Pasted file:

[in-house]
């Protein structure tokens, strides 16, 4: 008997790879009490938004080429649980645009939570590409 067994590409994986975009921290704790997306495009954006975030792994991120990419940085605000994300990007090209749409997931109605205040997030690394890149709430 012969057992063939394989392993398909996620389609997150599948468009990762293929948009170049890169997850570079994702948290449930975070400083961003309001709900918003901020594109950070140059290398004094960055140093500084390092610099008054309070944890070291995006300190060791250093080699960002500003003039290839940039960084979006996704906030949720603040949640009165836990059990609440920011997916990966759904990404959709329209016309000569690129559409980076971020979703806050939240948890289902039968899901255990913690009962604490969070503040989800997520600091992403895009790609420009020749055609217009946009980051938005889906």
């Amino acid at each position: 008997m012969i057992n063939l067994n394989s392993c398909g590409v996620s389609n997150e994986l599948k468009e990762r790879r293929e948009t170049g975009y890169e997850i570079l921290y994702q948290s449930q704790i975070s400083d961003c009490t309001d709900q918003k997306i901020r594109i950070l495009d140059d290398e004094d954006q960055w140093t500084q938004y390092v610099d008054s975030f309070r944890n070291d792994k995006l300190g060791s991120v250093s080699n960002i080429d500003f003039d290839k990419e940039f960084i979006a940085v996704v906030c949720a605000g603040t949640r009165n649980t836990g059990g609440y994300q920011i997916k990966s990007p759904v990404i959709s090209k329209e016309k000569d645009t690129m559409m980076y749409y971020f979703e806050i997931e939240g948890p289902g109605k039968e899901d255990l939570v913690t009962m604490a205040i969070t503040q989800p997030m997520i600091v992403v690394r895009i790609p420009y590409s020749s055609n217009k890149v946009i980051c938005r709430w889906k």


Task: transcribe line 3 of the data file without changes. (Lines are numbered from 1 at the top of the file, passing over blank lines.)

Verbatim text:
């Amino acid at each position: 008997m012969i057992n063939l067994n394989s392993c398909g590409v996620s389609n997150e994986l599948k468009e990762r790879r293929e948009t170049g975009y890169e997850i570079l921290y994702q948290s449930q704790i975070s400083d961003c009490t309001d709900q918003k997306i901020r594109i950070l495009d140059d290398e004094d954006q960055w140093t500084q938004y390092v610099d008054s975030f309070r944890n070291d792994k995006l300190g060791s991120v250093s080699n960002i080429d500003f003039d290839k990419e940039f960084i979006a940085v996704v906030c949720a605000g603040t949640r009165n649980t836990g059990g609440y994300q920011i997916k990966s990007p759904v990404i959709s090209k329209e016309k000569d645009t690129m559409m980076y749409y971020f979703e806050i997931e939240g948890p289902g109605k039968e899901d255990l939570v913690t009962m604490a205040i969070t503040q989800p997030m997520i600091v992403v690394r895009i790609p420009y590409s020749s055609n217009k890149v946009i980051c938005r709430w889906k």